The Courage to Trust
Diacko stepped forward tentatively, bracing himself on two crutches. He’d lived with bowed legs for more than half his life and was accustomed to the taunts of other children ringing in his ears.
Even when he and his mother found out about the possibility of free surgery, they heard discouraging words from neighbors, afraid on their behalf: “It’s not safe.” “You don’t know what will happen.”
But Diacko and his mother did not listen.
Diacko’s legs started bowing when he was 3 years old, a condition that affects many children suffering from malnutrition.
“When people see him, they call him ‘Diacko bowlegs,’ and he comes home crying,” said Diacko’s mother, Youma.
Diacko didn’t always respond with tears, though.
“Sometimes he is strong and keeps going,” she said.
Youma knew that Diacko’s legs would get worse as he grew. She was afraid that without surgery, he would stay in one place. Stuck.
“As he grew up, he would experience more and more pain,” she said.
But her local hospital in the Matam region of Senegal was small. Youma would need to bring her son to a bigger facility to find treatment.
“I didn’t have money for that,” she said. “So I just stayed home waiting for something to come from God. For God to come and help me.”
Then one day, through a neighbor, a message of hope came. Youma found out that Mercy Ships was coming to Senegal, offering free surgeries.
Some in her community were afraid on her behalf. This gift from strangers seemed too good to be true. They believed it might be a trick – that Youma and Diacko could even be kidnapped.
But Youma would not entertain doubt. Instead, she trusted that this was, indeed, what it appeared to be: A gift.
In late 2019, Youma and Diacko made the 300-mile journey to the Port of Dakar to board the Africa Mercy®.
When they arrived, they found themselves among other children with similar conditions. For the first time in his young life, Diacko was not alone.
Diacko received the free surgery he’d been promised, just as Youma had hoped. His legs were placed in hard casts as they healed.
When the process began to remove the casts, Diacko sat in his hospital bed, surrounded by his mother and the hospital volunteers he’d come to know.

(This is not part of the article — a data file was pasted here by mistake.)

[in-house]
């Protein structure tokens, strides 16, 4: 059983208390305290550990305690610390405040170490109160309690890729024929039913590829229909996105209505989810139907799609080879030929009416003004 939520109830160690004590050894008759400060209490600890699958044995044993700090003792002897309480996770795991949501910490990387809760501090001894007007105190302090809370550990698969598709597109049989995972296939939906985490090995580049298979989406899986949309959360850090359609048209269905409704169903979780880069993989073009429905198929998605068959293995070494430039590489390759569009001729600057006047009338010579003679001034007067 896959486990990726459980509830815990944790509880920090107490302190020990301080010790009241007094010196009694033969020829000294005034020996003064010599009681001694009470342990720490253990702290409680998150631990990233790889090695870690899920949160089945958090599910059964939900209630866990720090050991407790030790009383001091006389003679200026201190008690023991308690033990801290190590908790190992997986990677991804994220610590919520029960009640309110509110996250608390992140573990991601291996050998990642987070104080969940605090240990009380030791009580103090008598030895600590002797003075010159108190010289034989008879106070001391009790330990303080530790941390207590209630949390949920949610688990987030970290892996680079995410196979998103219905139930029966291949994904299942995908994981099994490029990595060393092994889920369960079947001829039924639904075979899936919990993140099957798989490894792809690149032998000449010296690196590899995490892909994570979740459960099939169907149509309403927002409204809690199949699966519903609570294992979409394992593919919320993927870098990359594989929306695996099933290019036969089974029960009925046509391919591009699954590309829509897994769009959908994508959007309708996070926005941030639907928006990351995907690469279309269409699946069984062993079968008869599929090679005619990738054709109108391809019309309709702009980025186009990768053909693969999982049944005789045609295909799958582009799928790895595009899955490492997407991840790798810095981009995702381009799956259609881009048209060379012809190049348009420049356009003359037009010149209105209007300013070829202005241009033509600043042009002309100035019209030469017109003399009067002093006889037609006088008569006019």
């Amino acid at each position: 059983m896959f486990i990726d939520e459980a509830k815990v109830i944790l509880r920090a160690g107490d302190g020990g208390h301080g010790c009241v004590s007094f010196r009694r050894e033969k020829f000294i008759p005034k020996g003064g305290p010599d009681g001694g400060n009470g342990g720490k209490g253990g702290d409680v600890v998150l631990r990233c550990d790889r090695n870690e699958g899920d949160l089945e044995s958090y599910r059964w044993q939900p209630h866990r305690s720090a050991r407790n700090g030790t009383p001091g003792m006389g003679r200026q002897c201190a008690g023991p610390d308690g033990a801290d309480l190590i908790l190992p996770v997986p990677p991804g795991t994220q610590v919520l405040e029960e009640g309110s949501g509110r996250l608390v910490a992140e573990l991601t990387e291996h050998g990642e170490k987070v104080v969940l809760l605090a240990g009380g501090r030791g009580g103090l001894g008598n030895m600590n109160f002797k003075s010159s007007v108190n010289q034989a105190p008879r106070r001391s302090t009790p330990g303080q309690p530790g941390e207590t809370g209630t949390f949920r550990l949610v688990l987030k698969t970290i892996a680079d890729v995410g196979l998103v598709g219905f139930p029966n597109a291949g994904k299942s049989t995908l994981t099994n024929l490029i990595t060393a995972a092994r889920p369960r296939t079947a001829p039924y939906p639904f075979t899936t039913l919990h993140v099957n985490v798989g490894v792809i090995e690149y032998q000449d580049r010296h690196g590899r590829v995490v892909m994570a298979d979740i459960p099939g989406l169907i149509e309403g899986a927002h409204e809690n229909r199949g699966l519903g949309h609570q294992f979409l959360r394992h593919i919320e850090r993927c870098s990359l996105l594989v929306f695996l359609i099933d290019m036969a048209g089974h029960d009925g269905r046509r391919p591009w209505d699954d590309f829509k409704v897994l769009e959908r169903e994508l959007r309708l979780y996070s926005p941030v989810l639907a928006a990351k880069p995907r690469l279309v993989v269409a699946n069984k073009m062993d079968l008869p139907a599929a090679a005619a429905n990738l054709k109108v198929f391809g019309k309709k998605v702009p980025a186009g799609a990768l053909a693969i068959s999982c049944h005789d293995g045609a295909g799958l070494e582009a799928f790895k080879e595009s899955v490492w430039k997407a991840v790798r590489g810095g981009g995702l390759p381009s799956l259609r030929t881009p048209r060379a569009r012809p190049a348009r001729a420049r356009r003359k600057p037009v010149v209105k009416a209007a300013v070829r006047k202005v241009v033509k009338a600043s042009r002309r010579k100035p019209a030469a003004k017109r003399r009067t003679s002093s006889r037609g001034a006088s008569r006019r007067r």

“He said that he’s too happy,” said one of Diacko’s caretakers. “Very happy.”
Diacko watched with fascination as the cast came off. When he saw his legs stretched out before him, straight instead of bowed, he began to laugh.
To the applause and encouragement of his mother and the Africa Mercy hospital staff, Diacko took his first steps on straightened legs.
But his healing journey was just beginning. Now that his legs had been straightened, it was up to Diacko to strengthen them.
On His Own Two Feet
After a surgery as intensive as Diacko’s, the rehabilitation process is long and arduous.
This little boy was determined. He showed up every day to the rehab tent, ready to push himself. His mom watched him work with the volunteers, grateful for the support.
“I feel really blessed to come to the ship rehab tent,” she said. “What they do here, we cannot do it, even if we try. The children will get upset if we push them, and then we may stop.”
Every day of rehab, Youma said, she saw improvement in Diacko’s movement.
In late February 2020, mother and son were finally cleared to go home.
Despite their fear and skepticism, the entire community back in Matam was eagerly waiting for them to come home. Neighbors had called throughout the months while Youma and Diacko were on the ship, and Youma always kept details spare. She’d simply respond: “Sometimes I forget I am not in my house, as I am so well treated.”
Youma had intentionally kept the success of the surgery a secret, planning to make their homecoming a joyful surprise.
Indeed, when Diacko arrived home, he was a bit of a celebrity. His story of healing quickly became a testimony to hope, courage, and the grace of God.
“I can’t say anything else without saying thank you,” Youma said.
Diacko is now headed to school. When he grows up, he’d like to travel. He and his mother know that the possibilities before him have opened up exponentially, thanks to his surgery.
From now on, Diacko’s future will be marked by his mother’s courage – and her choice to trust in a gift from a stranger.
“We achieved this dream together,” said Youma. “I was dreaming that he would be healed, and he trusted me.”